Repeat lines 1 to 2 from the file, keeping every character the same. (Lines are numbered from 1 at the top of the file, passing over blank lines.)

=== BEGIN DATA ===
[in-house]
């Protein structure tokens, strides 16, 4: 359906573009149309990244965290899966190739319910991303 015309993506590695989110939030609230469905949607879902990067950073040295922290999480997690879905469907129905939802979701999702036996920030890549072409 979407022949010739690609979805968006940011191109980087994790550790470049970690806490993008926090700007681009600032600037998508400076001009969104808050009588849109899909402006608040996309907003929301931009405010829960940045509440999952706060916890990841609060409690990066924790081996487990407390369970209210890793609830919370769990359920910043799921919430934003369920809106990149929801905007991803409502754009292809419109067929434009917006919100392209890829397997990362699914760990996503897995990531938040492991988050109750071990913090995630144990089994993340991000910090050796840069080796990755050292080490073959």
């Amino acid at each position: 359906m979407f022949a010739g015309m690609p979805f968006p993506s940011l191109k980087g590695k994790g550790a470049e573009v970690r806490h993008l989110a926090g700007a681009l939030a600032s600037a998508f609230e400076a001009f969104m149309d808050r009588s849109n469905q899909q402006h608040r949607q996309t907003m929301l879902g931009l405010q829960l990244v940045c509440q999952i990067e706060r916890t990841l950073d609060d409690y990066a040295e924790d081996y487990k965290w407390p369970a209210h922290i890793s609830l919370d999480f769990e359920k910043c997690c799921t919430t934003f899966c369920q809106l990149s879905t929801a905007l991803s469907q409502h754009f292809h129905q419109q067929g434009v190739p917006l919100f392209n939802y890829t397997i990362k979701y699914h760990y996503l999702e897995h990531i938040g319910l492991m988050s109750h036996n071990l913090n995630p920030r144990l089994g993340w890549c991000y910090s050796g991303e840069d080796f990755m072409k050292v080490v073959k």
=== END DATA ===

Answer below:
[in-house]
């Protein structure tokens, strides 16, 4: 359906573009149309990244965290899966190739319910991303 015309993506590695989110939030609230469905949607879902990067950073040295922290999480997690879905469907129905939802979701999702036996920030890549072409 979407022949010739690609979805968006940011191109980087994790550790470049970690806490993008926090700007681009600032600037998508400076001009969104808050009588849109899909402006608040996309907003929301931009405010829960940045509440999952706060916890990841609060409690990066924790081996487990407390369970209210890793609830919370769990359920910043799921919430934003369920809106990149929801905007991803409502754009292809419109067929434009917006919100392209890829397997990362699914760990996503897995990531938040492991988050109750071990913090995630144990089994993340991000910090050796840069080796990755050292080490073959």